Savory pancakes are a staple in Greek cooking. A light batter with assorted vegetable fillings make these delicious, traditional tiganites (fritters) a satisfying meal or a delicious, nutritious quick snack.
Sweet white onions and a bit of fresh mint are the perfect filling for these tiganites and I’ll let you in on a secret that will really pump up the flavors- sweat your onions before adding them to the batter. Sweating, not frying or sautéing, the onions makes them soft and sweet. The savory tastes combined will make these a favorite!
To sweat the onions, you’ll need a pan with a tight fitting lid. This method uses only a small amount of olive oil, much less than sauteing or frying. And it’s important to use very low heat throughout this process. Cook the onions, covered over low heat, for about 20 minutes.
Once the onions are soft and translucent, take the pan off the heat and add the chopped mint. Adding the mint at the end preserves the fresh bright flavors of the herb. And remember, the onions will cook down significantly. For 4 cups of raw chopped onions, you’ll end up with just around a cup and a half of cooked onions.
When I have it, I like to use bubbly or sparkling water in this recipe. It makes a lighter, fluffier pancake but you can certainly use plain water with very good results. I also use self-rising flour when possible. Again, if it’s not available, all-purpose flour works just fine too.
To fry the pancakes, use about a tsp of oil per batch. I use about 1/4 to 1/3 of a cup of batter per pancake. Cook about 2 minutes on each side until golden brown. Because of the small amount of oil, you really won’t need to drain the pancakes after cooking. These really are so tasty I always end up eating one or even two hot right from the pan!
- 3 cups self-rising or all-purpose flour
- 4 cups chopped onions
- 1/2 cup chopped fresh mint
- 2 3/4 cups sparkling or flat water
- 1/4 cup olive oil
- 1 tsp salt
- 1/2 tsp ground pepper
- oil for frying
Heat pan on low and add 1/4 cup olive oil. Add chopped onions, stir well and cook uncovered for 2 minutes. Stir again and cover pan tightly. On very low heat, cook the onions for 20 minutes until they are soft and translucent. Remove from the heat and add chopped mint and 1/2 tsp salt and ground pepper. Set aside to cool for at least 15 minutes. You can do this step up to 3 days ahead of time if you’d like.
Mix flour, 1/2 tsp salt and water together in a medium bowl until you get a thick batter. Do not over mix, just stir until ingredients are well combined. Add cooked onion mixture and combine gently.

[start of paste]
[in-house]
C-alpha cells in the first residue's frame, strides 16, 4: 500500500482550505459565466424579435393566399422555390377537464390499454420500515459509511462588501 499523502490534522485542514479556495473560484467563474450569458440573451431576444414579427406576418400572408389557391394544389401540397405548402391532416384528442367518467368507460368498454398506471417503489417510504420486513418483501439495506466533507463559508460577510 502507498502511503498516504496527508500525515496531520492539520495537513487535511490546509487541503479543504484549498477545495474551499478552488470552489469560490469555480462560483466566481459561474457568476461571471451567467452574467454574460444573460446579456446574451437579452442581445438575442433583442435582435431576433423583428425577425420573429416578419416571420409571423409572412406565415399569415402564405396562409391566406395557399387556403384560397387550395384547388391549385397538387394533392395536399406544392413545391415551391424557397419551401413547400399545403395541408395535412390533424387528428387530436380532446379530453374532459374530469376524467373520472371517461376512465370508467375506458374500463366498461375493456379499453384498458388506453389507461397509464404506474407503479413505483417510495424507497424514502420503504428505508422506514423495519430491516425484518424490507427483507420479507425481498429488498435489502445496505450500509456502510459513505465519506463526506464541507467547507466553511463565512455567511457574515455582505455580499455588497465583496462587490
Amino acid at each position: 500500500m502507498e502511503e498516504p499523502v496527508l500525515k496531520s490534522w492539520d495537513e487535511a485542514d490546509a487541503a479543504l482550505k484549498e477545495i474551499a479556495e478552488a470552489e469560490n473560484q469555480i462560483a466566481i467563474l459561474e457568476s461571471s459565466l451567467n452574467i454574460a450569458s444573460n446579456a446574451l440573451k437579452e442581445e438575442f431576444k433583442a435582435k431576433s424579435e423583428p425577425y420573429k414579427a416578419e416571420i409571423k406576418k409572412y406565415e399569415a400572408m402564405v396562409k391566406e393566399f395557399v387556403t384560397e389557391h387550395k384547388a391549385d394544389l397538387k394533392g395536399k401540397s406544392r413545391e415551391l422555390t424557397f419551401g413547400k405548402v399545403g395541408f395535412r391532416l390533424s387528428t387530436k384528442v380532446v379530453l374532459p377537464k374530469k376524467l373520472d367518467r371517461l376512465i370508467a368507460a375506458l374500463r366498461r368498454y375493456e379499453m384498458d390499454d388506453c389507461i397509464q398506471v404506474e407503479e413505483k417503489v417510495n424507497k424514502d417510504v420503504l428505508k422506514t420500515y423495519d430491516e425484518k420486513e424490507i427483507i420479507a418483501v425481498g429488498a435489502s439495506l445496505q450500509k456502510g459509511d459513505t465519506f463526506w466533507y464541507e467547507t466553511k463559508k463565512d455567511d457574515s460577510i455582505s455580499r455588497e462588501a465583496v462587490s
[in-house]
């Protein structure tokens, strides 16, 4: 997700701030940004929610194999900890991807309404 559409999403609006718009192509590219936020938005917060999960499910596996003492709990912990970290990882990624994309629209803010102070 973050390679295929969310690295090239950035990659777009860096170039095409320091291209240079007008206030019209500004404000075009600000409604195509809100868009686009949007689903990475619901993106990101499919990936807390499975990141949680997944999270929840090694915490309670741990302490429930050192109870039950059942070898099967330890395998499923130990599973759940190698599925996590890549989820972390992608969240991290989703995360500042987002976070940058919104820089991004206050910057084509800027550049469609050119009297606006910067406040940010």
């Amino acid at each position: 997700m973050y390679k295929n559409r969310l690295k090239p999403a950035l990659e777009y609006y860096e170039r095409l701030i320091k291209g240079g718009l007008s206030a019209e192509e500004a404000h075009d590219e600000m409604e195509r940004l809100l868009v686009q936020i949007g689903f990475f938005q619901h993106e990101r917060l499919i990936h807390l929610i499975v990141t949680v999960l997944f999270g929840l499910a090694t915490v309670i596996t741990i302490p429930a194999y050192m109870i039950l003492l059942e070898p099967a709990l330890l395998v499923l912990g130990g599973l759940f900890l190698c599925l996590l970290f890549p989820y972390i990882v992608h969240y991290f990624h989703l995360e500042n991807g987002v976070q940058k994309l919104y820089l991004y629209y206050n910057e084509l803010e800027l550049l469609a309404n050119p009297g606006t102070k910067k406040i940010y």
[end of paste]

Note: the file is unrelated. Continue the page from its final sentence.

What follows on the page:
To fry the pancakes, use about a tsp of oil per batch. Heat pan on low/med heat and add about 1/4 to 1/3 of a cup of batter per pancake to hot oil. Cook about 2 minutes on each side until golden brown.
Serve them warm from the pan or room temperature. Perfect stacked for dinner or packed for lunch, I like to top them with chopped spring onions or roasted red peppers and my dad loves them with a dollop of Greek ketchup. You’ll be sure to find others I’m sure!
Quick note – if you have extra batter, it will keep in the refrigerator for up to a week. When you want to use it again, make sure to mix it well as the water will have come to the top. The onion flavor is a bit more intense but just as delicious and it’s the perfect quick fix for when friends drop by.
I made these tonight and they were pretty good, but I was just wondering if they’re supposed to be doughy or light and fluffy like an American pancake? Mine were kind of gooey and I just wanted to know how to correct this the next time? Thanks! I love your recipes 🙂
They should be light and fluffy. Couple of questions – did you use bubbly or flat water? did you use self rising or all purpose flour? Bubbly or sparkling water and self-rising flour give the fluffiest results but even using flat water and AP flour, they shouldn’t be gooey.
I think perhaps the heat might have been a bit too high. Then the outside browns but the inside doesn’t get enough time to cook. Try to keep the heat on medium-low. It takes me about 2 minutes on each side at this temperature if that helps you gauge your pan heat. Let me know if that help?
Thanks for cooking Greek vegan 🙂
Self Rising Flour and All Purpose Flour are NOT interchangeable! Self Rising Flour already contains a leavening agent, that’s why it has the name “Self” Rising. All Purpose Flour needs to have Baking Powder added to it to make it the equivalent of Self Rising Flour. For three cups of All Purpose Flour, you would need about one tablespoon Baking Powder. Maybe this is why April’s recipe failed. The recipe looks fabulous, I can’t wait to try it.
Hi Colleen, absolutely they are not the same BUT in this recipe either type of flour work fine and I say this from experience. In other recipes that use self rising flour I will sometimes add that to substitute AP flour you must add baking powder. In this recipe though, the AP pancakes are just as delicious without being as high as the self rising. And the gooey inside is more a symptom of too-high heat cooking the outside without cooking the inside. They ARE fabulous! Let me know what you think when you make them? Kiki 🙂
Kiki, I made them, and I loved them! I also added a little chopped scallion for color, and didn’t get to have many leftovers, they ate almost all of them for dinner. The leftover pancakes rewarm very well in the toaster, just drop them in like a slice of bread. This is going into the Lenten rotation. Thanks for this recipe.
A great recipe!! Just made these extra savoury by adding grated halloumi (salted cheese)! Oh my 🙂 Not lenten though obviously.
No judgements, Mary 😉 That’s one of the nice things about this recipe though – it really offers so many ways to make it your own! Kiki xx